• The pressure is on. According to Sherwood-Laughlin, the media puts a lot of pressure on teenagers to have sex. "There aren't any consequences to premature sexual activity in the media, so teens receive mixed messages. They need adults in their lives to help clear up those messages," says Sherwood-Laughlin.
  • Sex education. Evaluate what type of sex education your child is receiving -- at home and in school. "Parents need to know what is being taught to their children, regardless of their age and type of program," said Sherwood-Laughlin. "If there are teens who are, have been or will be sexually active, then they (parents and schools) need to provide information about how to prevent pregnancy, sexually transmitted infections and how to deal with all of the emotions and feelings that accompany sexual intimacy."
  • The link between substance use and risky sexual behavior. According to the 2007 YRBSS, 22.5 percent of high school students drank alcohol or used drugs before their last sexual intercourse. "We know that people are less likely to make good decisions while under the influence of drugs and/or alcohol," says Sherwood-Laughlin. "If teens are attending parties or other social events where there aren't responsible adults supervising, that can lead to teens taking risks and/or making poor decisions."
  • The lingo is changing. "It's very interesting that there is a whole new language due to text messaging and the way teens communicate with today's technology," says Sherwood-Laughlin. "There are new words related to sex and sexual activity that parents need to know so they can understand their teens and their friends." Sherwood-Laughlin recommends visiting the following sites for more information: http://www.netlingo.com/emailsh.cfm, http://www.spyonyourkids.net/spy_on_myspace_lingo_kit.php?gclid=CL6nv-nut5QCFQWVFQod2FwSTQ and http://www.webmd.com/parenting/guide/glossary-teen-slang.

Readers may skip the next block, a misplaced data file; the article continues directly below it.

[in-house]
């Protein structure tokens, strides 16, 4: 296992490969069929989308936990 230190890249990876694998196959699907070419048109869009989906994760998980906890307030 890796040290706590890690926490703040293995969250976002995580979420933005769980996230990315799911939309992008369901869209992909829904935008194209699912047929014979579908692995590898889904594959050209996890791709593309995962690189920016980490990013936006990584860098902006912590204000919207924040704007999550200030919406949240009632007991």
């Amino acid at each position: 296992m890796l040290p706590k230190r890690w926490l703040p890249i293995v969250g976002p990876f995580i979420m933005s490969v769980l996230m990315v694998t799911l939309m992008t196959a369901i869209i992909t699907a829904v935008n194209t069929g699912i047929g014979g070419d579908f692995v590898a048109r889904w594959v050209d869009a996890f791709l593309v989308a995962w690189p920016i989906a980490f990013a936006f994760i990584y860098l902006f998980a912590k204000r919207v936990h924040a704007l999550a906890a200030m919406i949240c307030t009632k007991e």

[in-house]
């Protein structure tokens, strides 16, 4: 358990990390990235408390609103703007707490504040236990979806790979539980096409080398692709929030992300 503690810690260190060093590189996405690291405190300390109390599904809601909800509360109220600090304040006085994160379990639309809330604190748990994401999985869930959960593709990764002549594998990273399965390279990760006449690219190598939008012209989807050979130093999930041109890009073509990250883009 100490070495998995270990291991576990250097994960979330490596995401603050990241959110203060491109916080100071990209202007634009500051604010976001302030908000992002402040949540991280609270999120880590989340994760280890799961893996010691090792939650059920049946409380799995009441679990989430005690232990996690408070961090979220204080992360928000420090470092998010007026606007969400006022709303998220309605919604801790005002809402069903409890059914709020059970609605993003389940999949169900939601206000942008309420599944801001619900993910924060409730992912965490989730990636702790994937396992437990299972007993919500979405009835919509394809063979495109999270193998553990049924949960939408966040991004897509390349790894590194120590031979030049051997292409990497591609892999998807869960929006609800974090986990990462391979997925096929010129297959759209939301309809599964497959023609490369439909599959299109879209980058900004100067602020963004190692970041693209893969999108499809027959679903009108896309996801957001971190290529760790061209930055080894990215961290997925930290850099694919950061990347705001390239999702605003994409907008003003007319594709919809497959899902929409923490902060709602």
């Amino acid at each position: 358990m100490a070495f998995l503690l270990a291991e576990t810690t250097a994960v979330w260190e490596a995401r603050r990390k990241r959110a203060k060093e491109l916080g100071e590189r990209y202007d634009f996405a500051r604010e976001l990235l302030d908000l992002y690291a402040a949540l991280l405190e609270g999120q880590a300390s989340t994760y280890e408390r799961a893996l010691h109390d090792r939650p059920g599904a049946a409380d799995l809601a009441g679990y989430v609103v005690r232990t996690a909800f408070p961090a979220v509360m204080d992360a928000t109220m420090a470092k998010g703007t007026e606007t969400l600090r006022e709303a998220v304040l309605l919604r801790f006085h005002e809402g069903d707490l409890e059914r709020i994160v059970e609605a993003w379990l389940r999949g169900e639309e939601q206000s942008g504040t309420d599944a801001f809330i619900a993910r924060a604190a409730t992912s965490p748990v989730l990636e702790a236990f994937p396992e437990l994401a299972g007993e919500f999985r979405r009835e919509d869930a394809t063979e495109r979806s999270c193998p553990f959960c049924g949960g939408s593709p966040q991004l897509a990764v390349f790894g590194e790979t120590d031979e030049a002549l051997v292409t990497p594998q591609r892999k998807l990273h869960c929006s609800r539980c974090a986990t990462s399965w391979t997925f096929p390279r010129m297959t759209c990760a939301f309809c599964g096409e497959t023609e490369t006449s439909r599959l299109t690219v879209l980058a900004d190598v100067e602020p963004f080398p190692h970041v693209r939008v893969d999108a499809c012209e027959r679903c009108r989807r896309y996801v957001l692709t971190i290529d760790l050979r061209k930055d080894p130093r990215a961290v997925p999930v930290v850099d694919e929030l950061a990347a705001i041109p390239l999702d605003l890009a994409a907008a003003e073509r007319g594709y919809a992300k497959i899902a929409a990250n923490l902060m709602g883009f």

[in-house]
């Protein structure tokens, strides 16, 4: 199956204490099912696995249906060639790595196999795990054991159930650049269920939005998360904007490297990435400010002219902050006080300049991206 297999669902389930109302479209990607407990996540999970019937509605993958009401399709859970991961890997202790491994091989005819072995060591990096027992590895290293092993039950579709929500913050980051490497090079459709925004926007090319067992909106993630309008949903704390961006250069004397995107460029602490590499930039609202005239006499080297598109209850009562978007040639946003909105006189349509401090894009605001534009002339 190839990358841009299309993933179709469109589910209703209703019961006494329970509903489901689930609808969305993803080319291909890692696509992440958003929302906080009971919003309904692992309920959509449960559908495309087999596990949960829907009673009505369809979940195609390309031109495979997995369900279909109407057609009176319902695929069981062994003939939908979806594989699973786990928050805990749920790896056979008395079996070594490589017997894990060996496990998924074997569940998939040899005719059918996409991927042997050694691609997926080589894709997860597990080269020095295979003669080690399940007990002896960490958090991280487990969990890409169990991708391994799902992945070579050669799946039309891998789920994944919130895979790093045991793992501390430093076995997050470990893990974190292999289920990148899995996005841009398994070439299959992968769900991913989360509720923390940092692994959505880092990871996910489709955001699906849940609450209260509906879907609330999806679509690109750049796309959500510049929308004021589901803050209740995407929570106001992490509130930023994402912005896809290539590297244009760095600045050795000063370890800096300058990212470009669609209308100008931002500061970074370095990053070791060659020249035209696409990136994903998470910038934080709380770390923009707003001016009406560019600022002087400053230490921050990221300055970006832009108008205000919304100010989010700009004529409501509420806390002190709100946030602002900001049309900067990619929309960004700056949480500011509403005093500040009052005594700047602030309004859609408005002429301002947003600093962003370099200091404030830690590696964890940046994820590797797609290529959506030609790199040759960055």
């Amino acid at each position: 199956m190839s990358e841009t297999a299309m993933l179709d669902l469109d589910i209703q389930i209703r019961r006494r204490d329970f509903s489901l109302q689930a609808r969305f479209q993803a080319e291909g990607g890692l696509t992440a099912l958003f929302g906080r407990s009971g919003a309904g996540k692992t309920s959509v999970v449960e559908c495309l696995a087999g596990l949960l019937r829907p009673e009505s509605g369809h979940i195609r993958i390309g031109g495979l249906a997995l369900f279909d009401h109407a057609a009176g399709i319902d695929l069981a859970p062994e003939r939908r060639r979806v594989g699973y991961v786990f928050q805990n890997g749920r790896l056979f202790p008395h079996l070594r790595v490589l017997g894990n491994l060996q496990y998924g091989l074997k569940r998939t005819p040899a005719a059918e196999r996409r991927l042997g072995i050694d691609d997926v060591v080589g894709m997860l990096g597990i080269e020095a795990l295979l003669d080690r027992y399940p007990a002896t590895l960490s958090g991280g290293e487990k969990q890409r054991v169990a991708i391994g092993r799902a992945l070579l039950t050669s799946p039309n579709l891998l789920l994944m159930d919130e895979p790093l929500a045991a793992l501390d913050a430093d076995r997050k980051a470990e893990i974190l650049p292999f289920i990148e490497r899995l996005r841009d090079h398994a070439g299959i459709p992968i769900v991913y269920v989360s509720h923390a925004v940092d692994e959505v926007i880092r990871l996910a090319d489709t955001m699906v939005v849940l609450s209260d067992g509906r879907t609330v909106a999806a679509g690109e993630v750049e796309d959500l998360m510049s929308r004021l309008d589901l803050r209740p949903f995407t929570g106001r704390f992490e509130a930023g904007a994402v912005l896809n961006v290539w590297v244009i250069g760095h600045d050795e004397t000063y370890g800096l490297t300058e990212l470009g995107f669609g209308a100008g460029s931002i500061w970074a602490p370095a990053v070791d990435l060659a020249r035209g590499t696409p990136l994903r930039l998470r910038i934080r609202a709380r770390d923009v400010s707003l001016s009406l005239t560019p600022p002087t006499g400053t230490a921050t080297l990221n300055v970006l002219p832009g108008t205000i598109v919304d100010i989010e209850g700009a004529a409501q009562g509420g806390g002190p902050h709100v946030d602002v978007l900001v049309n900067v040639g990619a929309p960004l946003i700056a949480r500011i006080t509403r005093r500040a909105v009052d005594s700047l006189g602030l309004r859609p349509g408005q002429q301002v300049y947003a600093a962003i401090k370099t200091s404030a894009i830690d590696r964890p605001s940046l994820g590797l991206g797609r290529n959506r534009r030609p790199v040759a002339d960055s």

Despite the current trends involving teens and sex, one issue remains the same: "The teenage years are years of instability, changes in growth and development, changes in responsibilities and many transitions, so teens need as much support and help as they can get so they can make good decisions and understand all of the outcomes/consequences of their decisions," Sherwood-Laughlin said.

Sherwood-Laughlin is a clinical associate professor in the Department of Applied Health Science in IU Bloomington's School of Health, Physical Education and Recreation. She can be reached at 812-855-2673 and csherwoo@indiana.edu. Top

For additional assistance, contact Tracy James, 812-855-0084 and traljame@indiana.edu, or Amanda Daugherty, 812-856-3136 and amadaugh@indiana.edu.